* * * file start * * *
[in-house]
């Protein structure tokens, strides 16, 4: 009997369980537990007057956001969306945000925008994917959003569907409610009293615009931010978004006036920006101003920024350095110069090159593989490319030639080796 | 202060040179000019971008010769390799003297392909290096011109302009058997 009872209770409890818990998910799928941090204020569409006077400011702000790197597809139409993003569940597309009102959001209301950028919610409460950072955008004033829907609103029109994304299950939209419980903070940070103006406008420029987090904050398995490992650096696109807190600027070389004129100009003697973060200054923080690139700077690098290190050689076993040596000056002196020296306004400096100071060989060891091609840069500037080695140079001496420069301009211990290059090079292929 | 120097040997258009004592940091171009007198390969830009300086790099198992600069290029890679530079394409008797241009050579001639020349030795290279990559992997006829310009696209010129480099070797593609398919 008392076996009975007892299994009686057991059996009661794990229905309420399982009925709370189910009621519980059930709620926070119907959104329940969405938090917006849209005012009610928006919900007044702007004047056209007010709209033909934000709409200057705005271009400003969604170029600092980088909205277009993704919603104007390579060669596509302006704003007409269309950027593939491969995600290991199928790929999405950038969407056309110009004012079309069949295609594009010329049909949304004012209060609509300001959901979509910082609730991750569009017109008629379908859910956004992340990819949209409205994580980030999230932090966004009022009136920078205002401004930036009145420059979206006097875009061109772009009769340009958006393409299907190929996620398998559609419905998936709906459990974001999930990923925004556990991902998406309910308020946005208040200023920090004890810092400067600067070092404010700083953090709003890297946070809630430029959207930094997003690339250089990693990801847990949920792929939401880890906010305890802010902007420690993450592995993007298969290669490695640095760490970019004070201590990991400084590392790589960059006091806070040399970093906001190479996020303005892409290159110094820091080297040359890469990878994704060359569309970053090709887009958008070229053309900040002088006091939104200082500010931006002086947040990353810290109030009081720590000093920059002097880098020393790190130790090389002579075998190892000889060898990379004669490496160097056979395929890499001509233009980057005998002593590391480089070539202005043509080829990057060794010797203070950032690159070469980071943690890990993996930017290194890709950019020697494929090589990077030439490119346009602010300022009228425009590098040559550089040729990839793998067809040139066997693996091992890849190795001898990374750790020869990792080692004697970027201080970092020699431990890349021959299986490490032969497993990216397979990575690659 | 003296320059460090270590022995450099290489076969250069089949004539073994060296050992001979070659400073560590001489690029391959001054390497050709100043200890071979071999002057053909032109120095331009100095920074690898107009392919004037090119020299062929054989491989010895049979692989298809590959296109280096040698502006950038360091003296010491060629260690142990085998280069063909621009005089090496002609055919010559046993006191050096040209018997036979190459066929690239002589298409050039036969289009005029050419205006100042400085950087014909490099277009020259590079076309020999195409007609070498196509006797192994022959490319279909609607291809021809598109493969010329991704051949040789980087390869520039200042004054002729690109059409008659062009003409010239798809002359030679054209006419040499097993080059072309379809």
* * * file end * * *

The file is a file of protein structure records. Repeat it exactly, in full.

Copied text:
[in-house]
């Protein structure tokens, strides 16, 4: 009997369980537990007057956001969306945000925008994917959003569907409610009293615009931010978004006036920006101003920024350095110069090159593989490319030639080796 | 202060040179000019971008010769390799003297392909290096011109302009058997 009872209770409890818990998910799928941090204020569409006077400011702000790197597809139409993003569940597309009102959001209301950028919610409460950072955008004033829907609103029109994304299950939209419980903070940070103006406008420029987090904050398995490992650096696109807190600027070389004129100009003697973060200054923080690139700077690098290190050689076993040596000056002196020296306004400096100071060989060891091609840069500037080695140079001496420069301009211990290059090079292929 | 120097040997258009004592940091171009007198390969830009300086790099198992600069290029890679530079394409008797241009050579001639020349030795290279990559992997006829310009696209010129480099070797593609398919 008392076996009975007892299994009686057991059996009661794990229905309420399982009925709370189910009621519980059930709620926070119907959104329940969405938090917006849209005012009610928006919900007044702007004047056209007010709209033909934000709409200057705005271009400003969604170029600092980088909205277009993704919603104007390579060669596509302006704003007409269309950027593939491969995600290991199928790929999405950038969407056309110009004012079309069949295609594009010329049909949304004012209060609509300001959901979509910082609730991750569009017109008629379908859910956004992340990819949209409205994580980030999230932090966004009022009136920078205002401004930036009145420059979206006097875009061109772009009769340009958006393409299907190929996620398998559609419905998936709906459990974001999930990923925004556990991902998406309910308020946005208040200023920090004890810092400067600067070092404010700083953090709003890297946070809630430029959207930094997003690339250089990693990801847990949920792929939401880890906010305890802010902007420690993450592995993007298969290669490695640095760490970019004070201590990991400084590392790589960059006091806070040399970093906001190479996020303005892409290159110094820091080297040359890469990878994704060359569309970053090709887009958008070229053309900040002088006091939104200082500010931006002086947040990353810290109030009081720590000093920059002097880098020393790190130790090389002579075998190892000889060898990379004669490496160097056979395929890499001509233009980057005998002593590391480089070539202005043509080829990057060794010797203070950032690159070469980071943690890990993996930017290194890709950019020697494929090589990077030439490119346009602010300022009228425009590098040559550089040729990839793998067809040139066997693996091992890849190795001898990374750790020869990792080692004697970027201080970092020699431990890349021959299986490490032969497993990216397979990575690659 | 003296320059460090270590022995450099290489076969250069089949004539073994060296050992001979070659400073560590001489690029391959001054390497050709100043200890071979071999002057053909032109120095331009100095920074690898107009392919004037090119020299062929054989491989010895049979692989298809590959296109280096040698502006950038360091003296010491060629260690142990085998280069063909621009005089090496002609055919010559046993006191050096040209018997036979190459066929690239002589298409050039036969289009005029050419205006100042400085950087014909490099277009020259590079076309020999195409007609070498196509006797192994022959490319279909609607291809021809598109493969010329991704051949040789980087390869520039200042004054002729690109059409008659062009003409010239798809002359030679054209006419040499097993080059072309379809």